We used bloodhounds to follow those Prints for several miles until heavy brush stopped the dogs and their handler would take them no further. We then followed them on foot until we lost them in the valley floor, on hard ground where there was no snow, some seven miles further on.Today, many years later, I feel much the same about many of the footprints that have been found in the mountains in the last ten years. A few have been faked, but for others there is no other explanation than that they were made by a long-striding, bigfooted biped of great weight, something with a humanoid foot that was not a man.
Next, the sightings. Now many of them are real? How many faked? How many of them imagination? How many of them are concocted stories created to boost the sorry egos of Piltdowners and pseudo-woodsmen? Let us first examine the probability of fakery in this area. Briefly, there has been "sighting fakery" where films are concerned. The I.W.C.S. teams conclusively proved that the 1970 "Bigfoot" film made in northern Washington was faked, and the scientific examiners at Yerkes Primate Institute, Emory University, Atlanta, say that a second one, made by the same person, was also probably faked. (This latter film showed a stumbling white figure in a baggy fur suit that at one time, I was told, waved at the cameraman!) This means that there are, to use the term, "gorilla suits" being made and being used by at least two hoaxers. The suits have been used in films and will in all probability be used again. But to use a fur suit in a fake film where one is being photographed by one's wife, or one's partner, under reasonably secure circumstances and surroundings, is one thing. To put on the same suit and go capering up and down some lonely road in the middle of the night, or across someone's meadow or farmland, or up on a high, open ridge, is another kettle of fish altogether, because the Pacific Northwest, whatever else it is, is gun country. I do not know how many guns there are in the hands of private owners in the northwest, but the number probably runs into several millions.
It is not unusual for a Pacific Northwest rancher to have a dozen guns in his house. It is also not unusual to see people carrying guns, both pistols and rifles, in their cars when they are out on the roads. The "easy rider" type pickup, with the rear-window gun rack, is a commop sight in the back country of the northwest and when the rifles are not visible on the gun rack, they are usually behind the seat or underneath it. If there is no rifle there is generally a pistol lurking somewhere, either on the seat, or under the seat, or in the dashboard compartment. The given reason for all of this armament is usually protection. But in actual fact it is something else. It is a carryover of the great Western-gun cult that sprang to life in the roaring clays of the first miners and settlers and that today has developed into a syndrome that is an accepted part of life in the northwest.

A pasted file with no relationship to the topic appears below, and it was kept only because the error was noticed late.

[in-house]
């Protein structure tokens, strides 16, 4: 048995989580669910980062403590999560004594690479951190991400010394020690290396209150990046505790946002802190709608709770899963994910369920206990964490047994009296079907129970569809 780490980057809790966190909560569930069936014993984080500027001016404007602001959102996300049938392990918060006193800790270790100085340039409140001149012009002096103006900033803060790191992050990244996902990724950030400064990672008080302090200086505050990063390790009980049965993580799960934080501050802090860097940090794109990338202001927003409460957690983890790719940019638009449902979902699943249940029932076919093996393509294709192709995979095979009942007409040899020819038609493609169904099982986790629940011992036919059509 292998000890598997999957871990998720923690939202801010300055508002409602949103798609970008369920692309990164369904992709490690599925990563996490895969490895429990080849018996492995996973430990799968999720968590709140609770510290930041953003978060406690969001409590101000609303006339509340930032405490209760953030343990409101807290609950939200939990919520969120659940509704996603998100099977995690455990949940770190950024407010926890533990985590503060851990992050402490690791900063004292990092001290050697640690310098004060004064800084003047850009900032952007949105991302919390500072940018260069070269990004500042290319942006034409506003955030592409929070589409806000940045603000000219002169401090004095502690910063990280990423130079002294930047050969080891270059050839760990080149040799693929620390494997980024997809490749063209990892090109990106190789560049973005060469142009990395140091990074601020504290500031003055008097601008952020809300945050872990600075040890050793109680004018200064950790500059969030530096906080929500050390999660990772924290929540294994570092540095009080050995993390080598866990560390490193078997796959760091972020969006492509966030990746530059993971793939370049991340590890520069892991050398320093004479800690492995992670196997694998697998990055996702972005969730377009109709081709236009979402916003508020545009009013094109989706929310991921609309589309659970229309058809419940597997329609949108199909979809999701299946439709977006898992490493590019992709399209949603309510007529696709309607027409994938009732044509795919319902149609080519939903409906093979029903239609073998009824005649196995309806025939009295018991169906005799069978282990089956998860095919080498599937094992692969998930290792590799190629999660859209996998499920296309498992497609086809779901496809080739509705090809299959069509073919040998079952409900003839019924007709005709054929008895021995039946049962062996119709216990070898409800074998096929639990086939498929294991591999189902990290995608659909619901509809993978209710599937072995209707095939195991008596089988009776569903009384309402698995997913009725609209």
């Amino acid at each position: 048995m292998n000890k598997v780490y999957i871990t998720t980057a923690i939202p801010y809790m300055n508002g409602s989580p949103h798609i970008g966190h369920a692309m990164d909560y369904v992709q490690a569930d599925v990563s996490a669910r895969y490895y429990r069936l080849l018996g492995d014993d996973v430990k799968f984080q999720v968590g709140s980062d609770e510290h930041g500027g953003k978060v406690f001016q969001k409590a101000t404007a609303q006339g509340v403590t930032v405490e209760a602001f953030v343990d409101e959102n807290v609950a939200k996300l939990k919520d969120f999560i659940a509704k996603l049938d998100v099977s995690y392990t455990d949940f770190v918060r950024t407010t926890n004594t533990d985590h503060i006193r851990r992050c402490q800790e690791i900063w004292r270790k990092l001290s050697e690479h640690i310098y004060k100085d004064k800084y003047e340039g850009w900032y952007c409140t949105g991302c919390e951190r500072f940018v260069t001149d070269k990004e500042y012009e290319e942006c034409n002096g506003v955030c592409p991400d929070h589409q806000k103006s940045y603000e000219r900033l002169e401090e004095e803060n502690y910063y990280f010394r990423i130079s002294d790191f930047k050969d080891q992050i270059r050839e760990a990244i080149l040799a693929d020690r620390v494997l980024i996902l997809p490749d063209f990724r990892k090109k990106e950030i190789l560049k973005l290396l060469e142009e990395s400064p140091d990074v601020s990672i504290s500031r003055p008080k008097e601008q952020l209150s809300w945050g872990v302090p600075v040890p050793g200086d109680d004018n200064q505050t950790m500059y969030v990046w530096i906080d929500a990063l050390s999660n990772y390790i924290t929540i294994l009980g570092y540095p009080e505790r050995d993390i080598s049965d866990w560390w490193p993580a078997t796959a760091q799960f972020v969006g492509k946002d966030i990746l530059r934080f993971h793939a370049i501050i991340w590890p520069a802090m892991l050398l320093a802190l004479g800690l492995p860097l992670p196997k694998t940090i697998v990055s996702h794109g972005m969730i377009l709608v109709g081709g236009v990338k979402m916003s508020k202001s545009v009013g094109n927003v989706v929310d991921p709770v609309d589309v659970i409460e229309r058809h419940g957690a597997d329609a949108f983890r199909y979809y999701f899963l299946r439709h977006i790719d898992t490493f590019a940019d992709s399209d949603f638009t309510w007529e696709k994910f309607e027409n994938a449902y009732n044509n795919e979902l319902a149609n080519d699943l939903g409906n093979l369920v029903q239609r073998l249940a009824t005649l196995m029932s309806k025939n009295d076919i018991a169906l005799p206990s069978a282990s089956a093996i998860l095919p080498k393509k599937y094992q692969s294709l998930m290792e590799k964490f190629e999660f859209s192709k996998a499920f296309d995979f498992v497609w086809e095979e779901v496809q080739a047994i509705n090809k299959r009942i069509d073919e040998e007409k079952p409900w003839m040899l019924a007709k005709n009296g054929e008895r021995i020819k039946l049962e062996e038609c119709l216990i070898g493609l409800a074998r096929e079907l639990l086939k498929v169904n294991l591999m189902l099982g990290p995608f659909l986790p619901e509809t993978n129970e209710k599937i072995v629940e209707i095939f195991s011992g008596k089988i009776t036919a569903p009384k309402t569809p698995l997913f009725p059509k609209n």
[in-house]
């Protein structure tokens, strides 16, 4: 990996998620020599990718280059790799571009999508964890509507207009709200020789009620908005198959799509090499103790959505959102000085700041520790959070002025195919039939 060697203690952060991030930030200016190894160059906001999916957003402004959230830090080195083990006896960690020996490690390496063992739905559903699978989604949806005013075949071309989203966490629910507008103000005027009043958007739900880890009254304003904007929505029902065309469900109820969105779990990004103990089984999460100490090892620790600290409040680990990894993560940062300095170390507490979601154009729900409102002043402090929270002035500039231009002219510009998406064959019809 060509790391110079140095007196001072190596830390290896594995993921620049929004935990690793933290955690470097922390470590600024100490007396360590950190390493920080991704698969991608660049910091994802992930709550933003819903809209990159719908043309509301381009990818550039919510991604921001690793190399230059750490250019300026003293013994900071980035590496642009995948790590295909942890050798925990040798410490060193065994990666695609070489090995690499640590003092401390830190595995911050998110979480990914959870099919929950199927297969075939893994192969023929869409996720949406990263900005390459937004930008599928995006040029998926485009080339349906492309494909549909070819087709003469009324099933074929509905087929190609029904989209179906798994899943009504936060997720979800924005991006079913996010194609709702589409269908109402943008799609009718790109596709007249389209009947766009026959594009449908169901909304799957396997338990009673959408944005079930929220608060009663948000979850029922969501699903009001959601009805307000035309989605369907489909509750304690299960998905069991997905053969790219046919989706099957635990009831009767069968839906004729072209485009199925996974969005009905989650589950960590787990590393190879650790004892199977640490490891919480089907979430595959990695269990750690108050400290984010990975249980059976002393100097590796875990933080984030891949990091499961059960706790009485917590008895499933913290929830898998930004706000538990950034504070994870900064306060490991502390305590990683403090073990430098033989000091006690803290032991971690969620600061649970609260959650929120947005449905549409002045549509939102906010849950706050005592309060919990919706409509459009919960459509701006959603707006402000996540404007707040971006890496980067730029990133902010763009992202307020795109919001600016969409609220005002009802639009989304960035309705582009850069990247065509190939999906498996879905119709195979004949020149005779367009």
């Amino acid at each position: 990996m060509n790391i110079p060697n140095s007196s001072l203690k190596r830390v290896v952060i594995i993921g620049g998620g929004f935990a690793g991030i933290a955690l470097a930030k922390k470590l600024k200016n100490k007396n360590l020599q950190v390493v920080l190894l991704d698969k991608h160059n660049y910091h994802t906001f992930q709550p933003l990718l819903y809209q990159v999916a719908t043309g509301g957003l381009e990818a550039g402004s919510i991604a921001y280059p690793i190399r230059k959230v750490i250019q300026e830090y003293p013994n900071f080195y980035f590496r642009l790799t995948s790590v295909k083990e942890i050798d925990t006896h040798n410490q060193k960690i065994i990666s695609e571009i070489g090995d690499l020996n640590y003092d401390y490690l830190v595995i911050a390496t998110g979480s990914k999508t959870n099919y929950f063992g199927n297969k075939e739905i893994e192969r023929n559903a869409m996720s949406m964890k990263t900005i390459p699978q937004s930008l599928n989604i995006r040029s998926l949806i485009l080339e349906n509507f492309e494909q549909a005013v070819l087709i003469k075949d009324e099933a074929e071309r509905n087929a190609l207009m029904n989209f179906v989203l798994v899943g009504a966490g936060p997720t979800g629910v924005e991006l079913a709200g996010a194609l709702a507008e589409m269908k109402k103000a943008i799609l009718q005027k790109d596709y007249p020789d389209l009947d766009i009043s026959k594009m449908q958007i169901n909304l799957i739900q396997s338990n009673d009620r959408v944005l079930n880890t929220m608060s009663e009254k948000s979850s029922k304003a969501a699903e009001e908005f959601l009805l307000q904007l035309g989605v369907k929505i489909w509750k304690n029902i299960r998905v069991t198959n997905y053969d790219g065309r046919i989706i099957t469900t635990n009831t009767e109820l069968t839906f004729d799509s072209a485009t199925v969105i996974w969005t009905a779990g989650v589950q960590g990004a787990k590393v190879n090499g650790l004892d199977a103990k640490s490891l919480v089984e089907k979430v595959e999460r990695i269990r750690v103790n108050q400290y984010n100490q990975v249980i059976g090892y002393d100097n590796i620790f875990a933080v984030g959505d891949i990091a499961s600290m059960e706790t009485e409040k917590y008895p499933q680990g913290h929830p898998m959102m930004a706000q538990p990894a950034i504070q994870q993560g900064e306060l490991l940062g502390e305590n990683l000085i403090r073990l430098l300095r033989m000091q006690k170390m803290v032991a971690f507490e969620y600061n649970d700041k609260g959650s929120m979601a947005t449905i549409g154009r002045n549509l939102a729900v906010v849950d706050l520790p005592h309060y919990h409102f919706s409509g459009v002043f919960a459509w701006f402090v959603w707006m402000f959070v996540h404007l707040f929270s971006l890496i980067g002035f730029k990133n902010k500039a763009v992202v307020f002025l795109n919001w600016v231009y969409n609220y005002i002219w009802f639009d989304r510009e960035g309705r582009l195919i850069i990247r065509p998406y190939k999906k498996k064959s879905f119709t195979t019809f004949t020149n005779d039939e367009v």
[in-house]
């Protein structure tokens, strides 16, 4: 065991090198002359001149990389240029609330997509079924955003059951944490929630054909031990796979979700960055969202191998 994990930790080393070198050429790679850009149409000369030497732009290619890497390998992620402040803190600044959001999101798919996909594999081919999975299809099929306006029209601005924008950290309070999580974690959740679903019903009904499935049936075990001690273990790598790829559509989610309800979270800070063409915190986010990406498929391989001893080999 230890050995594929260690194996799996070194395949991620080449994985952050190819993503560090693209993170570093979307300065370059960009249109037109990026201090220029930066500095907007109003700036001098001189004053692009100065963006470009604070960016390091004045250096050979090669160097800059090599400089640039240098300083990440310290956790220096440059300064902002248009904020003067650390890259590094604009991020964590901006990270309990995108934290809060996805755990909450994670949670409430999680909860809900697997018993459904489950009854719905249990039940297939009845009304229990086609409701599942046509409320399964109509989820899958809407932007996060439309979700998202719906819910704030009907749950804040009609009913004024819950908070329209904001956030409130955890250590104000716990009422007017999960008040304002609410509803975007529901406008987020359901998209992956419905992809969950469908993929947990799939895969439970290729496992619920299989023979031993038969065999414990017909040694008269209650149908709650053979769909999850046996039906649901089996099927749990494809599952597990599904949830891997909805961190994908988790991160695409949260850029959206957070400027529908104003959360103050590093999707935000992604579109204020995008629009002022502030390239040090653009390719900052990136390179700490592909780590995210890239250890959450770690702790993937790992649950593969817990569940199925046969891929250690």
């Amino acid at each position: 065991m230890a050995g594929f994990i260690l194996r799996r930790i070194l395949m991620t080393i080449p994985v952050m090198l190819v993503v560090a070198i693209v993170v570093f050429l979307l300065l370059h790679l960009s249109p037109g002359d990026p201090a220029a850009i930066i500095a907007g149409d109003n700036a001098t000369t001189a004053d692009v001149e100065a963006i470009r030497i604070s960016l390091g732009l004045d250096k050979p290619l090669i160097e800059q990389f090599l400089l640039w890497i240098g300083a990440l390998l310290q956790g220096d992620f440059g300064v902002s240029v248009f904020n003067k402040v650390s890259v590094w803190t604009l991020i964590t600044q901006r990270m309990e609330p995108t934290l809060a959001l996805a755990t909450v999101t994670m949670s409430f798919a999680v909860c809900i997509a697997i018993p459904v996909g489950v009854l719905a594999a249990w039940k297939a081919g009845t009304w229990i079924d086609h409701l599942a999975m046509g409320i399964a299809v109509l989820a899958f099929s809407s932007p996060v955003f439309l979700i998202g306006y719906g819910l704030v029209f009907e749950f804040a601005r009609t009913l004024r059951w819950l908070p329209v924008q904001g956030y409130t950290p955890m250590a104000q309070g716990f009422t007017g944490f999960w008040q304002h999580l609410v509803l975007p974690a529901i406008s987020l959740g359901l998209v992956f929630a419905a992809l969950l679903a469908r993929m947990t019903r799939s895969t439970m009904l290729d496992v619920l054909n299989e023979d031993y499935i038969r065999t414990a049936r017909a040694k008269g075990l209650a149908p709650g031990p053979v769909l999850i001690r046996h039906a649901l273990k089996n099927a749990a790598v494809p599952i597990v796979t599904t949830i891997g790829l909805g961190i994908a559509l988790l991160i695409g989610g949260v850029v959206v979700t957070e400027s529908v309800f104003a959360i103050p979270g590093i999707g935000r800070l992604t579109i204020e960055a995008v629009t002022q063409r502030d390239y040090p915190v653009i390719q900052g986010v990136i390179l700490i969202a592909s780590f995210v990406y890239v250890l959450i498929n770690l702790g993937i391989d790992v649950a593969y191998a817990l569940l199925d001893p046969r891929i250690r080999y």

When I first came to the Pacific Northwest, to commence my investigation of the Bigfoot phenomenon, many people asked me if I intended to shoot one. I said no. That was, and still is, my intention, and part of my work here and the work of my associates has been strenuously to oppose the "shoot it to prove it" gunmen who would kill one to serve their own ends. There is undoubtedly a protective feeling among many people in the northwest concerning the Bigfeet. We have encountered it again and again in the concern of people that harm or injury might come to one of the creatures, creatures that in their knowledge have never harmed anyone. At the same time there is an unfortunate movement among a few of the gun-toting community to have one shot, if this is possible. The movement is propagated by the promise of some vague reward from some equally vague institution and among some people this ethereal promise has now become fact. There are no details of the amount of the reward. The institution that will buy a Bigfoot carcass and then happily hand over a million dollars or so is not named. It is not named because it does not exist. But this promise of huge monetary reward, strengthened by a recent newspaper article about a Texas millionaire who would pay half a million dollars for the body of one of the creatures—there is no such person—has in some uneducated quarters grown to the point where it is firmly believed. The result is several gun-carrying Bigfoot hunters who have openly stated their intention of shooting one should they get the chance. (Their excuse is that it would not be fair to expect them to turn down the chance of half a million dollars.)
The hoaxers that we have encountered in our Bigfoot research have been people who were generally aware of what activity was taking place in the Bigfoot field. They knew of the stated intention of the few gunmen who hunt the Bigfoot with rifles and they were well aware of the number of guns carried by people in the northwest, the ability of those people to use them, and the risks involved in walking around in the woods in a fur "gorilla" suit. They knew that the hoaxer who is going to do this, pretending that he is a Bigfoot, is not only asking to be shot but very probably is going to be shot, particularly if he persists. Any man who does this and who is aware of the risks involved is either a fool or a madman. There are, no doubt, hoaxers living in the northwest or in Canada today who will do almost anything to satisfy their peculiar cravings for notice. But I know of none who will knowingly and continuously face the probably fatal risks involved in fakery at this level. How many of the sightings are imagination?
How many people see things on lonely roads at night, in the flashing lights of a car, or far ahead where their car lights barely reach, that they think are Bigfoot? Tree stumps, clumps of bushes, telephone poles? The answer: quite a few. One man called up to say that he had very definitely seen a Bigfoot, standing with its back to him, streaked grey and black, huge, bent over, broad-shouldered, head down, unmoving. He had stopped his car, backed up, and it was gone. Investigation revealed a big roadside stump. The man, who honestly thought that he had seen a Bigfoot, was quite astounded when we showed him the stump and his tire marks, where he backed almost, but not quite, up to its base. One woman called us late last summer. Her son had seen a Bigfoot crossing a road near The Dalles.
Come back tomorrow for part 2.
You can read more buy purchasing the book, "The Search for Bigfoot: Monster, Myth or Man?" by Peter Byrne here.